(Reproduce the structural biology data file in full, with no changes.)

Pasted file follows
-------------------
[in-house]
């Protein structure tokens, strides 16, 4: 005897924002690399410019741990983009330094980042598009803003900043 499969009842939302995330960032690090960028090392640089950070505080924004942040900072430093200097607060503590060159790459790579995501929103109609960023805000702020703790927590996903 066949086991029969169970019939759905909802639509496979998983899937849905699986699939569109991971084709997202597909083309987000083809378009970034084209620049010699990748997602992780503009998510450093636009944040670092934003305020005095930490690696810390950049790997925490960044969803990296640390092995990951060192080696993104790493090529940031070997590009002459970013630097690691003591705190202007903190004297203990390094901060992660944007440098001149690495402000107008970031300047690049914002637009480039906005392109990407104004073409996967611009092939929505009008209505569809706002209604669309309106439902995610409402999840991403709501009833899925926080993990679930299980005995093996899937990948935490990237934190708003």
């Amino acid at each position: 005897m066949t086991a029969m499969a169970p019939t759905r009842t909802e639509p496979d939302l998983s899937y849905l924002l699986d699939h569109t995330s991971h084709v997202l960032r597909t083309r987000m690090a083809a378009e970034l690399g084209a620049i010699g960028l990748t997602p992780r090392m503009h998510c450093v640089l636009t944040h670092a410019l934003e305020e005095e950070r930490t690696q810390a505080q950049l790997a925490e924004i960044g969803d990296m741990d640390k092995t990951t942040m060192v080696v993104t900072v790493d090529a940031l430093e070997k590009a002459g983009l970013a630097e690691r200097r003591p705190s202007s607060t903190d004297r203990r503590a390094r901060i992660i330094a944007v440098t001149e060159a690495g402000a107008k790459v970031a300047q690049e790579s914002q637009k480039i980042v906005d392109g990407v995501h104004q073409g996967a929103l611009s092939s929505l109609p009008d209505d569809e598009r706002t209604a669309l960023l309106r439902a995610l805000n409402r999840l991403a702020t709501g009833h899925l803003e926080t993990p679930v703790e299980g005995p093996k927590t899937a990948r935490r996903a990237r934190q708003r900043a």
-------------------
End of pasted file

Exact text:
[in-house]
């Protein structure tokens, strides 16, 4: 005897924002690399410019741990983009330094980042598009803003900043 499969009842939302995330960032690090960028090392640089950070505080924004942040900072430093200097607060503590060159790459790579995501929103109609960023805000702020703790927590996903 066949086991029969169970019939759905909802639509496979998983899937849905699986699939569109991971084709997202597909083309987000083809378009970034084209620049010699990748997602992780503009998510450093636009944040670092934003305020005095930490690696810390950049790997925490960044969803990296640390092995990951060192080696993104790493090529940031070997590009002459970013630097690691003591705190202007903190004297203990390094901060992660944007440098001149690495402000107008970031300047690049914002637009480039906005392109990407104004073409996967611009092939929505009008209505569809706002209604669309309106439902995610409402999840991403709501009833899925926080993990679930299980005995093996899937990948935490990237934190708003």
């Amino acid at each position: 005897m066949t086991a029969m499969a169970p019939t759905r009842t909802e639509p496979d939302l998983s899937y849905l924002l699986d699939h569109t995330s991971h084709v997202l960032r597909t083309r987000m690090a083809a378009e970034l690399g084209a620049i010699g960028l990748t997602p992780r090392m503009h998510c450093v640089l636009t944040h670092a410019l934003e305020e005095e950070r930490t690696q810390a505080q950049l790997a925490e924004i960044g969803d990296m741990d640390k092995t990951t942040m060192v080696v993104t900072v790493d090529a940031l430093e070997k590009a002459g983009l970013a630097e690691r200097r003591p705190s202007s607060t903190d004297r203990r503590a390094r901060i992660i330094a944007v440098t001149e060159a690495g402000a107008k790459v970031a300047q690049e790579s914002q637009k480039i980042v906005d392109g990407v995501h104004q073409g996967a929103l611009s092939s929505l109609p009008d209505d569809e598009r706002t209604a669309l960023l309106r439902a995610l805000n409402r999840l991403a702020t709501g009833h899925l803003e926080t993990p679930v703790e299980g005995p093996k927590t899937a990948r935490r996903a990237r934190q708003r900043a």